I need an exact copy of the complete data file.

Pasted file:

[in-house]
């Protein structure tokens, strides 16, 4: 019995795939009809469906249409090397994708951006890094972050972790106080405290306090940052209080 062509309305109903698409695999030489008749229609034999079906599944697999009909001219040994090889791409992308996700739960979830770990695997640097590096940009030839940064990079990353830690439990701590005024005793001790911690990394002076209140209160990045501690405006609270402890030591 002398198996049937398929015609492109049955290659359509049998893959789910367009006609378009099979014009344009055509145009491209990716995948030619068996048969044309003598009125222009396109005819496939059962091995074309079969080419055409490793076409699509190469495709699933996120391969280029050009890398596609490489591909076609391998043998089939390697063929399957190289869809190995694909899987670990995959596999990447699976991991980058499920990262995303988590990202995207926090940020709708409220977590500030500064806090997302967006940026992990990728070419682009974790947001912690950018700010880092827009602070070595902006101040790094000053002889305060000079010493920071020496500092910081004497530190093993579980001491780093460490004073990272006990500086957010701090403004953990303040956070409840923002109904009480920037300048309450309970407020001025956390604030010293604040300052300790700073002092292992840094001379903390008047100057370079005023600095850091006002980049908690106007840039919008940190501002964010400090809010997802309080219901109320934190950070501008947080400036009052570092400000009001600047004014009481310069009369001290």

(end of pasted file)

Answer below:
[in-house]
């Protein structure tokens, strides 16, 4: 019995795939009809469906249409090397994708951006890094972050972790106080405290306090940052209080 062509309305109903698409695999030489008749229609034999079906599944697999009909001219040994090889791409992308996700739960979830770990695997640097590096940009030839940064990079990353830690439990701590005024005793001790911690990394002076209140209160990045501690405006609270402890030591 002398198996049937398929015609492109049955290659359509049998893959789910367009006609378009099979014009344009055509145009491209990716995948030619068996048969044309003598009125222009396109005819496939059962091995074309079969080419055409490793076409699509190469495709699933996120391969280029050009890398596609490489591909076609391998043998089939390697063929399957190289869809190995694909899987670990995959596999990447699976991991980058499920990262995303988590990202995207926090940020709708409220977590500030500064806090997302967006940026992990990728070419682009974790947001912690950018700010880092827009602070070595902006101040790094000053002889305060000079010493920071020496500092910081004497530190093993579980001491780093460490004073990272006990500086957010701090403004953990303040956070409840923002109904009480920037300048309450309970407020001025956390604030010293604040300052300790700073002092292992840094001379903390008047100057370079005023600095850091006002980049908690106007840039919008940190501002964010400090809010997802309080219901109320934190950070501008947080400036009052570092400000009001600047004014009481310069009369001290």